Efeso Collins declared an end to his career in local politics when he lost the Auckland mayoralty race. But he’s not done with politics altogether, as he explains to Hayden Donnell.
At the end of a chaotic press conference on January 28, mayor Wayne Brown angrily remonstrated with reporters who’d asked about a game of tennis he’d planned to play on the day of the Auckland floods. “Well you’ve got that wrong mate,” he said, insisting he’d never got on the court. As he recounted what he’d actually been up to, a hand reached over and rested on his arm. His deputy, Desley Simpson, was trying to gently drag him out the door.
Efeso Collins, Brown’s main opponent in last year’s Auckland mayoral race, saw the press conference on TikTok. He’d been thinking about getting back into politics already, but the appearance of that hand crystalised the decision in his mind. “I just went ‘this is Mickey Mouse. The city needs somebody to rely on’,” he says. “That was one time I thought ‘let me at the mic, I’ll give it a go guys’.”
This weekend, Collins will take a step toward grabbing the mic again, putting his name forward for selection to the Green Party list, with the hope of being chosen as its candidate in his local Panmure-Ōtāhuhu electorate for the October 14 general election. If he’s successful, he hopes to run a two-tick campaign in the seat currently held by Labour’s Jenny Salesa. The move marks a departure from his political roots: Collins is a Labour stalwart. He stood under the party’s banner when he was elected councillor for Manukau in 2016 and 2019, and was endorsed by both Labour and the Greens when he lost the Auckland mayoral race to Brown on October 8 last year.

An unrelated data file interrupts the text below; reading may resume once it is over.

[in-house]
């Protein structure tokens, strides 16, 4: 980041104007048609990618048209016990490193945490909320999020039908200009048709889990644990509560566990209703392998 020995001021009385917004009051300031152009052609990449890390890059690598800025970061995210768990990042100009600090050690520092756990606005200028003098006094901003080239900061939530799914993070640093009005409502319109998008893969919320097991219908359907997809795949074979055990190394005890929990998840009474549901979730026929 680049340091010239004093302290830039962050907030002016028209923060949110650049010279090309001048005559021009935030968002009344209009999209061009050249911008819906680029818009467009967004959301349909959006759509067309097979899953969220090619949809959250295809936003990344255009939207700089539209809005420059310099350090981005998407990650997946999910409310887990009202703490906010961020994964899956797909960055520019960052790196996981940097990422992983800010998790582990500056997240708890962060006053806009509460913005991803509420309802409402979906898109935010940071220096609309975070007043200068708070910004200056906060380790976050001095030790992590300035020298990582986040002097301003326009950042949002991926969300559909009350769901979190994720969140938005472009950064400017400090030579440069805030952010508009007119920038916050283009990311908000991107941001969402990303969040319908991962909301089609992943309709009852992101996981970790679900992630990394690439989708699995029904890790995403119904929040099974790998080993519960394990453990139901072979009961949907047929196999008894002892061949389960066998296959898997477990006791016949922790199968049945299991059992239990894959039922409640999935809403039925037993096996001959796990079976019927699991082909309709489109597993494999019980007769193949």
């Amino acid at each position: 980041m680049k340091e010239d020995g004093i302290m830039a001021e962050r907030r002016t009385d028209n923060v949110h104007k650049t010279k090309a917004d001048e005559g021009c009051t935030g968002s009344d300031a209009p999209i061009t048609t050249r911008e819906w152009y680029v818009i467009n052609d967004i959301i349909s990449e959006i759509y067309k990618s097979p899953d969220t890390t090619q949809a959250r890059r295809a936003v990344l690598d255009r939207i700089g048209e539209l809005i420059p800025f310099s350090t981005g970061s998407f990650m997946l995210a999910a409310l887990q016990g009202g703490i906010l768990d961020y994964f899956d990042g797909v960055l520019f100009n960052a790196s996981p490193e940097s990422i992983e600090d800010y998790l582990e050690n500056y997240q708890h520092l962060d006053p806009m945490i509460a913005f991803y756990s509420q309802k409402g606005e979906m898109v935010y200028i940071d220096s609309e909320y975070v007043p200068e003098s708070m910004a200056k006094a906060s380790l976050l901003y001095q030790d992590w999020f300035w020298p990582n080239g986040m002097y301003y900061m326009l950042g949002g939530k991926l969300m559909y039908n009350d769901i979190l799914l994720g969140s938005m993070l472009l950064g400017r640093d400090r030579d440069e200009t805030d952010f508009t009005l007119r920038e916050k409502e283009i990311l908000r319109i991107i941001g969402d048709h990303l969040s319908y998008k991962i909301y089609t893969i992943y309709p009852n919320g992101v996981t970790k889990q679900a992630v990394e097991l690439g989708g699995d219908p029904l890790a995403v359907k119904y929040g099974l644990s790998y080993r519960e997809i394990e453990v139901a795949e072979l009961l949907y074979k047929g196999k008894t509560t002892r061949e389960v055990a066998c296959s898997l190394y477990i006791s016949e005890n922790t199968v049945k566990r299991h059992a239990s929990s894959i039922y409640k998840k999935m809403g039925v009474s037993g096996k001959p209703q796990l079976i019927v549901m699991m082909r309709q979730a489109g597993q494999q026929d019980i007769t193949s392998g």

It’s tempting to see the switch in allegiances as evidence of a fallout with his former party. Labour was slow to endorse Collins after he declared his intention to stand for the mayoralty. Collins called the delay “a little bit disappointing” in an interview with Toby Manhire, and asked the party to hold an open contest for the endorsement. People who worked on his campaign still grouse a little over Labour, saying the party was slow to devote significant resources to the election effort. Brown was able to get out of the gate earlier when it came to campaign advertising, particularly in traditional media such as the New Zealand Herald and Newstalk ZB.
If those tensions are behind his decision to side with the Greens, Collins isn’t letting on. He frames the move in more personal terms. It comes in the context of a transformation he’s gone through, not only politically but ethically and theologically. The Greens are a socially liberal party. Several of its sitting MPs are queer. Tairāwhiti MP Elizabeth Kerekere is a longtime advocate for rainbow youth. That would seem to make the party an odd fit for Collins. He was brought up a pentecostal Christian. In 2012, he opposed Louisa Wall’s members bill legalising same-sex marriage, saying it “goes too far”, and that marriage is between a man and a woman.
Collins apologised for those comments during his mayoral campaign and reiterates that apology unprompted. “I acknowledge I made an error and I hurt people back in 2012. I’m offering my desire to walk alongside people, to understand their backgrounds and what drives them. And in the same way, in a respectful way, I will be asking people to be respectful of my journey as well – coming from a strict pentecostal background to the place that I occupy today. Life isn’t linear.”